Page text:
If this were all Friedman accomplished, it would have been enough. But his most important contribution in Pumpkinflowers may lie in identifying “his” war, itself, as a curtain-raiser for the outbreak of brutal, grinding carnage that has now come to engulf the whole Middle East. As he tells it, Hizballah’s strategy and tactics in that “forgotten little corner of a forgotten little war” presaged the insurgencies in Iraq and Afghanistan, the rise of Islamic State, and much more of the mayhem that has “reverberated with quiet force in our lives and in the life of our country and the world.”
When the IDF withdrew in 2000—first gradually, then hastily—Hizballah immediately claimed total victory. At the time, Friedman writes, “Lebanon still looked like the end of something bad, not the beginning of something worse.” But a very different evaluation was offered at the time by a senior Hizballah official who proclaimed that “what happened in Lebanon can be repeated in Palestine.” A few months later, as the second intifada erupted in the West Bank and Gaza, there was no doubting whose analysis was correct. Israel’s withdrawal had succeeded only in emboldening its enemies, and the Hizballah way of war was swiftly exported throughout the region and beyond.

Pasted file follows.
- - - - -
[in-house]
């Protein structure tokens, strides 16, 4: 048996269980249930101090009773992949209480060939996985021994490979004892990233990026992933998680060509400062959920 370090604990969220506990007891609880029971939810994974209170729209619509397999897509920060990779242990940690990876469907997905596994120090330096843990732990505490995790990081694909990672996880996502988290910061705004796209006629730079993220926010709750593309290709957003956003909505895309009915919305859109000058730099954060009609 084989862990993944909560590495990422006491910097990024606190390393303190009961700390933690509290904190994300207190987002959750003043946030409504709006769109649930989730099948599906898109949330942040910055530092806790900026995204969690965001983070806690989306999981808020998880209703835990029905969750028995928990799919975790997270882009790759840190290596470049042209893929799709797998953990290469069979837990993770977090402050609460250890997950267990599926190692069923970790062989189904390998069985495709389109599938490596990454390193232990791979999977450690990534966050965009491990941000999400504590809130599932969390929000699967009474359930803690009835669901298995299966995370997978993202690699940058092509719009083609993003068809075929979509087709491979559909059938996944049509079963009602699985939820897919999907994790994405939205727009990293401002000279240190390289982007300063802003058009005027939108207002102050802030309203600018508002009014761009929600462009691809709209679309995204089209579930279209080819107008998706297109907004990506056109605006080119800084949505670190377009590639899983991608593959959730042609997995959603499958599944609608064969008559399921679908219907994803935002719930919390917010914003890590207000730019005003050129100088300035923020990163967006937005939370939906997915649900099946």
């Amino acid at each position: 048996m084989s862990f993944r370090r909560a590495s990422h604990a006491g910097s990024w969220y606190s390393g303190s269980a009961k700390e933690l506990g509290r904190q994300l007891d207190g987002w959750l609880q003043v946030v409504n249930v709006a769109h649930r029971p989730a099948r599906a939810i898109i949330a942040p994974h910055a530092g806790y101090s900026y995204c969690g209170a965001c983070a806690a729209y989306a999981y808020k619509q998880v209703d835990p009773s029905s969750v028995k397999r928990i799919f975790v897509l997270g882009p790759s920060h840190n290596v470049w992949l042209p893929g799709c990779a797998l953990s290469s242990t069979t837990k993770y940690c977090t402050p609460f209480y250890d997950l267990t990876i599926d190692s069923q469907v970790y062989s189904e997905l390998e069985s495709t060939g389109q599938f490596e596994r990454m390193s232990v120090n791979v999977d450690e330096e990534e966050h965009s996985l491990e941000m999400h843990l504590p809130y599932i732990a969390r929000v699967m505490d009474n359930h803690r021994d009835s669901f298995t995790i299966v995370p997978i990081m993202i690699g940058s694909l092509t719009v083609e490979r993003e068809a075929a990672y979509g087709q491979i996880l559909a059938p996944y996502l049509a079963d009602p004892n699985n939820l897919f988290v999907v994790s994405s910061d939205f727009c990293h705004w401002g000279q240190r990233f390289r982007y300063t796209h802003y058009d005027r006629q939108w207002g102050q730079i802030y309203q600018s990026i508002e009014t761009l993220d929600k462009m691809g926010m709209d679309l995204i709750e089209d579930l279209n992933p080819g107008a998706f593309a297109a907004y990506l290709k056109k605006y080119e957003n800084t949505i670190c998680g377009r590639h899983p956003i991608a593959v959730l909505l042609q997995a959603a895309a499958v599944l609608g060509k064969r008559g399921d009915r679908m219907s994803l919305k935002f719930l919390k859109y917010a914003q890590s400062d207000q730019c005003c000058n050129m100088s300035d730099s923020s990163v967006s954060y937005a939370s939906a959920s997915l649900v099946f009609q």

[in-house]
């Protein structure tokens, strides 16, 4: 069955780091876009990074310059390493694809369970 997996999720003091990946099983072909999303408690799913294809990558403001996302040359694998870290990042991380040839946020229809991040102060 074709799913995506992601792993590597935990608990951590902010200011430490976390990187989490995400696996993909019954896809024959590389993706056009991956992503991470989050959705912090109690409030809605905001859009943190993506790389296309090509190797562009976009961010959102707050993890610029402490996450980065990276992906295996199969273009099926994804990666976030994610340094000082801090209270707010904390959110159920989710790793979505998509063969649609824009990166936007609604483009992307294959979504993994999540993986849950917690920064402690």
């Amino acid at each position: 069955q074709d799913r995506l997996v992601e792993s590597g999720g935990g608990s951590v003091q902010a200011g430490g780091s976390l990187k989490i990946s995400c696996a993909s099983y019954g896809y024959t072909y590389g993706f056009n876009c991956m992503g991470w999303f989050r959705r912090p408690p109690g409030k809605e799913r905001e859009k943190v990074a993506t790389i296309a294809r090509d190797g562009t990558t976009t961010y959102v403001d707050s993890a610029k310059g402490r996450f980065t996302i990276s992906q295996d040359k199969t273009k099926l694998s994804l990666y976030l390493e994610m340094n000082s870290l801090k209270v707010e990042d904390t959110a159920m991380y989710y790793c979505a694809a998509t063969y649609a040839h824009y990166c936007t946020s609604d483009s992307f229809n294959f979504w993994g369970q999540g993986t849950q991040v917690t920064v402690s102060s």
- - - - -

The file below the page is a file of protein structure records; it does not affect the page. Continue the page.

In hindsight, then, does this make Israel’s entry into Lebanon and its campaign there a disastrous mistake? Or, if mistake there was, did it lie instead in Israel’s unseemly scramble to exit? Or both, or neither?
On these questions, Friedman seems unable to make up his mind. On the one hand, he fully recognizes that Hizballah, by its own admission, is “not merely an armed group that wishes to liberate a piece of land” but a terrorist fountainhead, in league with the apocalyptic mullahs of Iran, whose totalizing “vision and approach” aims at obliterating the Jewish state and its residents. Fighting them was therefore necessary, right, and just. As he put it in an interview about his book in the Times of Israel, “from the Pumpkin, if you looked south, you could actually see the northernmost houses in Israel. . . . We were preventing the bad guys from getting to those houses.”